With the presidential election around the corner, I’ve been thinking about increasing divisions between our rural and urban populations.
One division involves so-called job-killing regulations that urban liberals like me associate with rural conservatives. I suspect that division comes from regulations that facilitate urban life, but have a misplaced and disproportionate effect on rural residents.
Having grown up on a Minnesota farm, I’m talking about basic regulations like building permits, codes, zoning – the things that affect the everyday actions of people living life on the land. If you wanted chickens, you got chickens. If you needed to build a shed, you built a shed. If you needed to add on to your house, you added on to your house. If you needed an electrical outlet somewhere, you added it. If you needed to fix your truck or tractor, you did that, too.
You didn’t ask permission from anyone, especially the “government,” to do what needed to be done.
I grew up in the 1960s and ’70s when these regulations weren’t quite as numerous, but things have changed quite dramatically since then. It’s so bad where I grew up that you now need a permit for a new roof (though Google says that’s common across the country).
I’m decades removed from the farm, but there are many regulations that exist today that would have seriously crimped the income-production and wealth-building strategies of farmers back then.
We saved money by working on our own cars (which I hated – try replacing your starter outside in -20F). Still, my first car was a hand-me-down body I put a junkyard engine into. It was when you could sit on the front fender with your feet resting in the engine compartment. Only an act of final desperation led to paying for repairs.
Emissions regulations and computer controls changed that picture for both cars and tractors.
“Affordable housing” described how big a lot and how much lumber you could afford to build your house. Neighbors pitched in with knowledge or labor, but regulations now keep people from building wealth with their hands because arcane structural, electrical and plumbing codes work against do-it-yourselfers.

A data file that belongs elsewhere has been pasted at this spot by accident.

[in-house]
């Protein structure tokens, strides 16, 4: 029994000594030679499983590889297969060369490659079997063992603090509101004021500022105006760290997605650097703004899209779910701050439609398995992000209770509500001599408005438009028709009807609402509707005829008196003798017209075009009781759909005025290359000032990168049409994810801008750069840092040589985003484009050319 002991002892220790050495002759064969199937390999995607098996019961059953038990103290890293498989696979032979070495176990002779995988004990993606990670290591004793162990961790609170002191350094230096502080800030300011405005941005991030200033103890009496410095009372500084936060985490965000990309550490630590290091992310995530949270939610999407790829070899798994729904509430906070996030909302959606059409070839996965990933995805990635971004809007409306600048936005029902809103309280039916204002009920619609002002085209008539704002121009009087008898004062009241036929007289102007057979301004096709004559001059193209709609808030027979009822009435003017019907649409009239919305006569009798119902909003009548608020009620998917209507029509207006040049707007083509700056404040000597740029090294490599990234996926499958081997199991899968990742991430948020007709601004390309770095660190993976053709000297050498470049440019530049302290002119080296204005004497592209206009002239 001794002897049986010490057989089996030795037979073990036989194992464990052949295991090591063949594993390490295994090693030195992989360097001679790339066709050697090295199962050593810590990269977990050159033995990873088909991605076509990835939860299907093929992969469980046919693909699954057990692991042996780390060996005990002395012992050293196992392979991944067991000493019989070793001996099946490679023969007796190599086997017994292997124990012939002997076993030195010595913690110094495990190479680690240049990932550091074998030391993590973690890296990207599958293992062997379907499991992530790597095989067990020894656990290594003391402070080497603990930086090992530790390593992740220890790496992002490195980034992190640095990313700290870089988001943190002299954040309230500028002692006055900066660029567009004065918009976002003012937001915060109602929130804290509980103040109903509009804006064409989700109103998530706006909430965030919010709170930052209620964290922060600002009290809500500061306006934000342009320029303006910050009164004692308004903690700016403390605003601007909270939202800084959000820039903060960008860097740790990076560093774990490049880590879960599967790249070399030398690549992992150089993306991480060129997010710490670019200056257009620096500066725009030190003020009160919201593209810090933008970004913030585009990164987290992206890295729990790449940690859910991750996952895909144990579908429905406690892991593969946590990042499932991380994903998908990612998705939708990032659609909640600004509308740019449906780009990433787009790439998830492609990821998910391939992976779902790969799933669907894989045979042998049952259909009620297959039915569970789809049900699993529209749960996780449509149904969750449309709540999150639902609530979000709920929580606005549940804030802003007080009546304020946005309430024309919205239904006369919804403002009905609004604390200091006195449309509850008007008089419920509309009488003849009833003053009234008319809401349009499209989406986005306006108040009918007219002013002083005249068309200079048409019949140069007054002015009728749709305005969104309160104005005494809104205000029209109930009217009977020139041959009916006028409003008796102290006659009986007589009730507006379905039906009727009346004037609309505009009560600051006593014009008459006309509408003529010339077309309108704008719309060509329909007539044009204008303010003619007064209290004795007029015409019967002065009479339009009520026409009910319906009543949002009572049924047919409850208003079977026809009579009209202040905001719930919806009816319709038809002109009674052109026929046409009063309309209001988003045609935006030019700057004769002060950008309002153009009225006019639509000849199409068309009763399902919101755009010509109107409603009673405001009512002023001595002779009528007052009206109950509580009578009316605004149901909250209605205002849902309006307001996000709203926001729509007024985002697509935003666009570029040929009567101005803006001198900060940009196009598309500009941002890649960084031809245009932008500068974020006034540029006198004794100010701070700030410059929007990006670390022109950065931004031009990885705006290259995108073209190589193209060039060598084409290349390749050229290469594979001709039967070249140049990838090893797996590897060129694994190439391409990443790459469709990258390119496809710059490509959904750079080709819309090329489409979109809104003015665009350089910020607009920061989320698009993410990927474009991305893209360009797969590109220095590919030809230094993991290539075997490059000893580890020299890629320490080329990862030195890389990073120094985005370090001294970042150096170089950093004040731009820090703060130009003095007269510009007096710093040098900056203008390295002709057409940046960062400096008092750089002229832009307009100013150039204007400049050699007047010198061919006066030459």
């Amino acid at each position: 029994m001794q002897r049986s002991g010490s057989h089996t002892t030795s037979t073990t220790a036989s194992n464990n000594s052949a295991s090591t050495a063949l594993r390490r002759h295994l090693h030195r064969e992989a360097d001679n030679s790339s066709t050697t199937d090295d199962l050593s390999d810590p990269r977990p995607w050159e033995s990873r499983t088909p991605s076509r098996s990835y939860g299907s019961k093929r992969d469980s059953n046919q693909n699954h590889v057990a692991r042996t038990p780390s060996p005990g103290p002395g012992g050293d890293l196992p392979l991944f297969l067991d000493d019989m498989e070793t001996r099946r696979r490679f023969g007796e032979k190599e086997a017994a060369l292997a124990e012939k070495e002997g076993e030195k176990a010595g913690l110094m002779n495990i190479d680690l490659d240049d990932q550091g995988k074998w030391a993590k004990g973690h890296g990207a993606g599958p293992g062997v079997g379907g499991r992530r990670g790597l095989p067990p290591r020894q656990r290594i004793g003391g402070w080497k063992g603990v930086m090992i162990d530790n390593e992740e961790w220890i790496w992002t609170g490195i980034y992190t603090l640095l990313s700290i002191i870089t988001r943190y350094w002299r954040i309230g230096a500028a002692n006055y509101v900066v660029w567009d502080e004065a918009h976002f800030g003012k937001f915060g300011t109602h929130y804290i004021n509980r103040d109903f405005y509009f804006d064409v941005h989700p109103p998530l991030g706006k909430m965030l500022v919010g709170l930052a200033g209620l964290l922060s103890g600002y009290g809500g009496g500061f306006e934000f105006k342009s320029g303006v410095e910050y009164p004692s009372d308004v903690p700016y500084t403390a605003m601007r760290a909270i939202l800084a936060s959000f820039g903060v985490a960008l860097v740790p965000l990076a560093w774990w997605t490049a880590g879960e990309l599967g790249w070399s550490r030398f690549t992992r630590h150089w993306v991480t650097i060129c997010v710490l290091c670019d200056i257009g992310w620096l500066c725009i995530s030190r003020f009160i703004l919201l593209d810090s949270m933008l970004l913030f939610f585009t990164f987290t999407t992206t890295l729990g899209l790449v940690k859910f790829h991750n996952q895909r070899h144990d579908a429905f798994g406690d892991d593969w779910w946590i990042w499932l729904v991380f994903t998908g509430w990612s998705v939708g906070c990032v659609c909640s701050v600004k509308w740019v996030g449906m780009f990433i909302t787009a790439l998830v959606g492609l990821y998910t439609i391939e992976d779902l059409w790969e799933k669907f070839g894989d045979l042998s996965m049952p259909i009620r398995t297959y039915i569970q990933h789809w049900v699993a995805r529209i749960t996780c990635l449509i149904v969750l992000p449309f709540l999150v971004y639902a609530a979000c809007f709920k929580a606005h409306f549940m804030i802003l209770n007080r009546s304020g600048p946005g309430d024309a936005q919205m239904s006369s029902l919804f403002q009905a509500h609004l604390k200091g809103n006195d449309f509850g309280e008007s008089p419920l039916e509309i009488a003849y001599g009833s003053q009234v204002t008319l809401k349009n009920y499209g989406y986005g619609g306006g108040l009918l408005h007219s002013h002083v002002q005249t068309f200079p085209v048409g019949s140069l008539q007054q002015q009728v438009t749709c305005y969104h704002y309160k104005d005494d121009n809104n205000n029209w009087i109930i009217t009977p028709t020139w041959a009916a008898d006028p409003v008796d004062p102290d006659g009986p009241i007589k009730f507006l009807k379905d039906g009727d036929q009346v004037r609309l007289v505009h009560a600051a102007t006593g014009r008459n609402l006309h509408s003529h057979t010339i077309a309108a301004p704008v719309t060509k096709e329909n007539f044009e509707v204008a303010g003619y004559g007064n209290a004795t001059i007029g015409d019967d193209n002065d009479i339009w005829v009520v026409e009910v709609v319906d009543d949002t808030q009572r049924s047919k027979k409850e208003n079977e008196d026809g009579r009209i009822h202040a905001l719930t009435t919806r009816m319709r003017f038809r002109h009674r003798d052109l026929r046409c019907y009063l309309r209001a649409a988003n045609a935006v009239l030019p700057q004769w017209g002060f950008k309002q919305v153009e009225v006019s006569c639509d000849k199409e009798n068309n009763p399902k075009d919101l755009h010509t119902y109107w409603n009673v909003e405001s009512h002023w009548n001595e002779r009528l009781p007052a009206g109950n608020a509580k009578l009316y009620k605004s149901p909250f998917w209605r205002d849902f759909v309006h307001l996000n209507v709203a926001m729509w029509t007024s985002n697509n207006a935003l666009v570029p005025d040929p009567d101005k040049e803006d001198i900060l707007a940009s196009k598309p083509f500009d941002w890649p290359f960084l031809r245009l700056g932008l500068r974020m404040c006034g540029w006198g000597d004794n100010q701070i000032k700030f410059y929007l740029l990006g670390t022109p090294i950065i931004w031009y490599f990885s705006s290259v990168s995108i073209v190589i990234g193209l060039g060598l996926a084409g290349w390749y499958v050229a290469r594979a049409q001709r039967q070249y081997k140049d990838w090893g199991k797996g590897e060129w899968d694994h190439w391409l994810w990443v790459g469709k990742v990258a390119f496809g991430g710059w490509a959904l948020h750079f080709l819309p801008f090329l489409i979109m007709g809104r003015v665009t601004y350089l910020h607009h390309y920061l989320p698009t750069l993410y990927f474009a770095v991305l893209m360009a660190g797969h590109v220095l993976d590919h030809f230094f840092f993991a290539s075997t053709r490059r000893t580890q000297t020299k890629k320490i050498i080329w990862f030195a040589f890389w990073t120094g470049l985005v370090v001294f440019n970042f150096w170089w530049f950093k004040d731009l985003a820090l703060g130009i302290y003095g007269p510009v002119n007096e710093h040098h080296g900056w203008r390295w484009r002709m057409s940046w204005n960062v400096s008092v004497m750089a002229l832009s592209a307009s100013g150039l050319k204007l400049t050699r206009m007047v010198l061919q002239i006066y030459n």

Stormwater is another urban problem caused by impervious surfaces that rain can’t penetrate. Durham’s solution: Charge annual stormwater fees based on the amount of impervious surface a parcel holds. In practice it’s a solution that benefits the worst urban parcels and harms the best rural parcels.
Here’s why: Clear science shows that the streams draining watersheds with more than 10 percent impervious surface have major pollution problems. Imperviousness is bad, but consider two parcels both with 5,000 square feet of imperviousness. Let one be a 6,000 square foot urban lot and the other a 10 acre (435,600 square foot) lot with woods.
The urban lot’s impervious fraction exceeds 80 percent but the rural lot barely exceeds one percent. Yet Durham’s system charges both landowners the same stormwater fees, even though the rural lot should be congratulated with a stormwater medal of honor!
Take emissions regulations. I remember my first flights over Los Angeles in the early 1980s: A brown soup floated over the entire city. To solve the urban air quality problem we cleaned up the emissions of each and every car, a solution to a problem that didn’t exist in rural America.
Poor air quality also has two components, one of which are the emissions we’ve addressed through regulations. The other component comes from excessively high urban temperatures in summer, which take place because of the way sunshine interacts with roads and buildings.
This interaction adds another 10 degrees to city temperatures, and that heat transforms the remaining vehicle emissions into harmful compounds. Yet urban centers are loathe to address the temperature problem with the many well-understood solutions: green roofs, reflective coatings, vigorous tree plantings, and irrigation with stormwater runoff.
Why? We hear the refrain that solutions like those would harm our urban economic growth and cost us jobs, jobs, and more jobs. It’s the urban version of what city dwellers criticize as the conservative refrain.
Of course we need regulations, but nobody wants to suffer from the regulations introduced to solve someone else’s problems. The context matters, and we could work to bridge that division.
Will Wilson teaches biology at Duke University. You can reach him at email@example.com